According to Aristotle, “Man is by nature a social animal”. People live in association with each other at multiple levels in society. Such associations or grouping are broadly called social groups. In this write-up, we shall understand social groups in Sociology with the help of examples.
Social groups are important units of a society. Sociologists took great interest in understanding social groups and the relationship of an individual to a particular social group in society.
What is a Social Group?
A social group is a collection of people interacting with each other based on common identity, interests, or activities. People in a social group share a sense of belonging, common social identity, and support with each other.
Social groups can exist at different levels of society. For instance, social groups range from small groups of friends and family members to large organizations and communities.
Social groups can have different characteristics. They can vary in size, structure, cohesion, etc. In addition, they can be formed based on a variety of factors, such as age, gender, ethnicity, religion, occupation, and interests.
Importance of Social Groups in a Society
Social groups offer a platform to people for socialization, exchange of ideas, mutual support, and cooperation. Furthermore, social groups assign individuals different roles and statuses within a society.
Moreover, they also provide a framework for social norms and values that provides bonding and cohesion among members. In addition, social groups play a crucial role in shaping human behavior, attitudes, and relationships.
In short, a social group provides a platform to individuals where they can exist mutually with definite identities and defined roles. An individual can be a part of more than one social group at a time.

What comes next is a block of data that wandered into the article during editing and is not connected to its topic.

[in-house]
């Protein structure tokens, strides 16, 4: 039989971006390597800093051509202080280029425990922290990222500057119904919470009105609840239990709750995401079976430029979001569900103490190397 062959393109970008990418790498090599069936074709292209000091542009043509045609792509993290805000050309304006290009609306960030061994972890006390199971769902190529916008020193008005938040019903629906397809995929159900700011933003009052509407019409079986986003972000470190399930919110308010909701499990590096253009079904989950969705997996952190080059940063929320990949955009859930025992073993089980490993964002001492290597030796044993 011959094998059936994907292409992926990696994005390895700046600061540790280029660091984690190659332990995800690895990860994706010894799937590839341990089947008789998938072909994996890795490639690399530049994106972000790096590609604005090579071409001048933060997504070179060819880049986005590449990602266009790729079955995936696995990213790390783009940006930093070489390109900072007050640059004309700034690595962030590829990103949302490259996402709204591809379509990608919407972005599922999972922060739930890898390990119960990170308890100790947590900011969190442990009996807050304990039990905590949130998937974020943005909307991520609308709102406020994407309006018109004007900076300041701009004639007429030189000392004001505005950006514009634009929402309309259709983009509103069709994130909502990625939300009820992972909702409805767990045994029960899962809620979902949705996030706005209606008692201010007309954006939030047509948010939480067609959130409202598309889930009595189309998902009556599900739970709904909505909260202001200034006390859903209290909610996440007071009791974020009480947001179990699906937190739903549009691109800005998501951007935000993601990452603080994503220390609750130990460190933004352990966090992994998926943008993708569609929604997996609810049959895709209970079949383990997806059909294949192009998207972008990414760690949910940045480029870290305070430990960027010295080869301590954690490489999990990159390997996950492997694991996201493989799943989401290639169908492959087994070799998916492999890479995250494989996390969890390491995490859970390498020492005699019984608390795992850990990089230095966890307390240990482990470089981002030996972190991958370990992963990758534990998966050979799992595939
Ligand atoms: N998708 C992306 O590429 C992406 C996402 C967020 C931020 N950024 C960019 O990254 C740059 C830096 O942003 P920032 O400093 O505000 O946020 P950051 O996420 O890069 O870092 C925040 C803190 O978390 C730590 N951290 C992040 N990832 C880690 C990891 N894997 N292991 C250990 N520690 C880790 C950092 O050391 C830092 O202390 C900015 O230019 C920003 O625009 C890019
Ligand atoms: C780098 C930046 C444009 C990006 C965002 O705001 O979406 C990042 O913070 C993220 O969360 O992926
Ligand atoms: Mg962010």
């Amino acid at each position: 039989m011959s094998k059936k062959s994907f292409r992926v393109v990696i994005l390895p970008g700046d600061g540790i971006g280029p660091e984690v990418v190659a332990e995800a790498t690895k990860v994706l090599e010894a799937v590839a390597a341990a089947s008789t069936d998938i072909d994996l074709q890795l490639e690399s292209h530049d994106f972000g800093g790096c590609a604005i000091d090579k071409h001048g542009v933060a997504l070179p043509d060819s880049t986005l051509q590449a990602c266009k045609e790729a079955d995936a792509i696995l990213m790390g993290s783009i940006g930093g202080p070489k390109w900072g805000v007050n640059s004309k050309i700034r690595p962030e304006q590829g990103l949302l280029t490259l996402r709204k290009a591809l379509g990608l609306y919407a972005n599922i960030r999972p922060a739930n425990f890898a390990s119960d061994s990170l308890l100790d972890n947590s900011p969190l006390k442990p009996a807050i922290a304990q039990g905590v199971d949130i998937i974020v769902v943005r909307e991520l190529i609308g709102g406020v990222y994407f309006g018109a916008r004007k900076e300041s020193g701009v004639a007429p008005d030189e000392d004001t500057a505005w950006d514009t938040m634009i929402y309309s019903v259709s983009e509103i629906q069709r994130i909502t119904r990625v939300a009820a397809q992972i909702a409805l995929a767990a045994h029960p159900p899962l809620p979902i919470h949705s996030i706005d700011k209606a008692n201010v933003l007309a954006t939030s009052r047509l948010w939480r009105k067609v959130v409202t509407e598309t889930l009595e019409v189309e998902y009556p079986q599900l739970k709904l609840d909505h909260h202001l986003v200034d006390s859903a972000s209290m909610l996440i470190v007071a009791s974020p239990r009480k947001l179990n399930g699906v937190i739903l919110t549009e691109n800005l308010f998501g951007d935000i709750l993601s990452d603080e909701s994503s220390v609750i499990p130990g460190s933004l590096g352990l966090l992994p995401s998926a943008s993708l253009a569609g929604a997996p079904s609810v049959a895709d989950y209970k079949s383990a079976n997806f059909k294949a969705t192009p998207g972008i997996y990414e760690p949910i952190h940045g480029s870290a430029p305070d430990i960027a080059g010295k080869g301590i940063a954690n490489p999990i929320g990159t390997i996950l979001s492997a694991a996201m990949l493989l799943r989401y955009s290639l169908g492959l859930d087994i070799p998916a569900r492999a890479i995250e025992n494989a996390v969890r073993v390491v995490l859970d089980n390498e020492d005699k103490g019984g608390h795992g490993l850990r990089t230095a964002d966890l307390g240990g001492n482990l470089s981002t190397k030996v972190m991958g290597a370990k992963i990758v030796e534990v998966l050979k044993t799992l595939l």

Types of Social Groups
Social groups can be broadly classified into two main types; i.e. primary groups and secondary groups.
1. Primary Groups
Primary Groups are social groups that are characterized by close, intimate, and enduring relationships among members. These types of social groups are usually small in size. Moreover, they often involve face-to-face interaction.
The relationships in primary groups are typically based on emotional bonds and personal attachment, rather than on specific goals or objectives.
Examples of primary social groups include families, close friends, and romantic partners.
2. Secondary Groups
Secondary Groups are social groups that are usually characterized by formal, impersonal, and temporary relationships among members.
Secondary groups are usually larger than primary groups. Moreover, they often involve less frequent or indirect communication.
The relationships in secondary groups are typically based on shared interests and specific goals, rather than on personal attachment.
Some examples of secondary groups include workplaces, schools, and professional organizations.
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